January 1, 2015 | By Angelo Fichera and Michael Boren, Inquirer Staff Writers
As funeral arrangements were finalized Tuesday for a 10-year-old boy fatally struck by a police cruiser in South Jersey two days earlier, authorities offered little more about the circumstances surrounding the accident. The Gloucester County Prosecutor's Office, which is handling the investigation, did not answer questions as to whether the car had its police lights or sirens activated, or at what speed the cruiser was traveling when it struck Matthew McCloskey on Delsea Drive. The car hit the fifth grader as he was crossing the road (Route 47)
NEWS
November 18, 2014 | By Mari A. Schaefer, Inquirer Staff Writer
When Police Officer Gene Mackey heard the radio call about a self-inflicted gunshot wound, he had no way of knowing that the victim was a child. As it turned out, Mackey, an officer in Folcroft, and Sharon Hill Patrolman Stephen Mummo may have saved the 10-year-old's life after they rushed to the shooting scene at a Darby Township auto-body shop. In interviews Monday, they described the drama Saturday night after the boy accidentally shot himself with his father's .357 Magnum.
NEWS
October 7, 2014 | By Samantha Melamed, Inquirer Staff Writer
The Eagles held on to their lead over the St. Louis Rams on Sunday, but out in the parking lot, fans were grumbling as they power-walked toward their cars in hopes of beating the traffic. Many said pre- and postgame gridlock was the worst they could remember since the Eagles and Philadelphia Police instituted new traffic patterns aimed at easing congestion. "It took us two hours last week to get out of here because of what they did. That's why we left early just now," Joe Stewart of Marshallton, Del., said as he jogged to the Sysco lot. A police car blocked Packer Avenue as a half-dozen cars clogged the median, attempting U-turns to avoid getting onto I-76.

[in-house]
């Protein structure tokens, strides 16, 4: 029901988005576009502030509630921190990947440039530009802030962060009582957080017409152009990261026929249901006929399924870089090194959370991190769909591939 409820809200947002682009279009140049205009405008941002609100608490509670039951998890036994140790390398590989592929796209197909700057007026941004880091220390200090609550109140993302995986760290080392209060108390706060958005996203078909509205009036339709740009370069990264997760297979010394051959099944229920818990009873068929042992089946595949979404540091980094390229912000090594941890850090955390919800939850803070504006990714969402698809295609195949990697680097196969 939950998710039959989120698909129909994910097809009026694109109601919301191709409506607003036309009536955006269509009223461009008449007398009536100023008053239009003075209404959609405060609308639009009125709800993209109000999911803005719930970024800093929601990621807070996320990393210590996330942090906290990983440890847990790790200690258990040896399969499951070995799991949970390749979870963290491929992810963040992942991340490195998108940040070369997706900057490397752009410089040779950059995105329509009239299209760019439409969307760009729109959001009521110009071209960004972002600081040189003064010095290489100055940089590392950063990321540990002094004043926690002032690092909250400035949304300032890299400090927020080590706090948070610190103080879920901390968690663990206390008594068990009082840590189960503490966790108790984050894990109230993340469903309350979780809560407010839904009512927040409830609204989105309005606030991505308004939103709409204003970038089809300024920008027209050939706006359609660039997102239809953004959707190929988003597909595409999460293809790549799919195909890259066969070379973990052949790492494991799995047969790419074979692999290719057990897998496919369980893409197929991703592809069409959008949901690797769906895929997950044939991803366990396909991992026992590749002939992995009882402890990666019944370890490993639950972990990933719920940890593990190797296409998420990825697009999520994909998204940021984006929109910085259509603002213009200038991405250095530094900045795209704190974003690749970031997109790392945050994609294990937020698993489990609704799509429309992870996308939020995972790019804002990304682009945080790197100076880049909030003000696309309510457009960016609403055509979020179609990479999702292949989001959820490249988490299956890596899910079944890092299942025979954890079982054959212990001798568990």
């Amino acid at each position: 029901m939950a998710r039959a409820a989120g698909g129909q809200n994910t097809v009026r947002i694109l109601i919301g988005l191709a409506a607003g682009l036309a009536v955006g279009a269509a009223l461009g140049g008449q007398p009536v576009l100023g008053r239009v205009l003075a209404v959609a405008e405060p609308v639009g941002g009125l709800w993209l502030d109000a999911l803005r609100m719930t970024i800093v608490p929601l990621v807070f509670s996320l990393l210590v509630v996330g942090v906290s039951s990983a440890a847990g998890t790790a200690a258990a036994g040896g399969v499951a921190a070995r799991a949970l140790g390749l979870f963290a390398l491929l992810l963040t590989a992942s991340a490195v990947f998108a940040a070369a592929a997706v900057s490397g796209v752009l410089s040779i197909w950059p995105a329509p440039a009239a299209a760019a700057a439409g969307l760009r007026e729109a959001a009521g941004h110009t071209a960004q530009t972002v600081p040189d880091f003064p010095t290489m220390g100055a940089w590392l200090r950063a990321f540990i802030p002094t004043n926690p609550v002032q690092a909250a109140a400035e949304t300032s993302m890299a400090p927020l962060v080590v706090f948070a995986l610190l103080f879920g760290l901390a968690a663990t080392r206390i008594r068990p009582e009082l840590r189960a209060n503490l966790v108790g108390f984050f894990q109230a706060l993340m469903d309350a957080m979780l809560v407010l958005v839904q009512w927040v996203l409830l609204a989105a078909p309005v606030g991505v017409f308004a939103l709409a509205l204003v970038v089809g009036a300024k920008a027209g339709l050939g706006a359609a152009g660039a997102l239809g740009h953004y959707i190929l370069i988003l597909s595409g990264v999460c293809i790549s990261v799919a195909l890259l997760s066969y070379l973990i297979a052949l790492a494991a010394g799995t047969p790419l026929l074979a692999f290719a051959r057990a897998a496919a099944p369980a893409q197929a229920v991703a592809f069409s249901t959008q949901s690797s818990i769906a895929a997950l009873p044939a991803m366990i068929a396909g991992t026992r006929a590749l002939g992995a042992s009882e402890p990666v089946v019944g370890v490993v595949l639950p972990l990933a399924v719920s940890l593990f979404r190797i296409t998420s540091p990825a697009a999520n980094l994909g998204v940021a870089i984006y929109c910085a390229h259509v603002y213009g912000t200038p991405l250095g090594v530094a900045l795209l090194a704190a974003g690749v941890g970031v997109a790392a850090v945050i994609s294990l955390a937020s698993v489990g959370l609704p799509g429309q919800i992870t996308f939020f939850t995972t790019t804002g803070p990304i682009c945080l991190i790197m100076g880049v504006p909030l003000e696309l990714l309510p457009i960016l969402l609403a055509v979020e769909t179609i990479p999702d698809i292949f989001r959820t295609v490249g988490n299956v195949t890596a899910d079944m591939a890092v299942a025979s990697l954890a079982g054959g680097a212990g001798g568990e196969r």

NEWS
August 14, 2014 | BY MORGAN ZALOT, Daily News Staff Writerzalotm@phillynews.com, 215-854-5928
PHILADELPHIA Police Officer Seth Stellfox, 33, was always looking for an adventure. The cross-country trip he took on his new Harley Davidson Sportster during the last few weeks was all he had talked about for months, his mother, Jane Stellfox, 67, said Wednesday. He rode the motorcycle thousands of miles from his Philadelphia home to see sights in New Mexico, Texas, Colorado and throughout the Midwest, chronicling his trip in photos he posted on his Instagram page. "He recently got the motorcycle, and that was the joy of his life," Jane Stellfox said.
BUSINESS
August 11, 2014 | By Jeff Gelles, Inquirer Columnist
Nnamdi Asogwa's green 2010 Camry sits in his Upper Darby driveway, shiny and tagless testimony to the small nightmare he's been living. Asogwa, 33, is a Nigerian immigrant, and a U.S. citizen since 2011. He has a bachelor's degree in political science, an M.B.A., and a job as a project manager at Siemens Healthcare in Malvern. He also has a story that illustrates, at the very least, the risks of running even slightly afoul of the rules followed by the police, auto insurers, and the Pennsylvania Department of Transportation.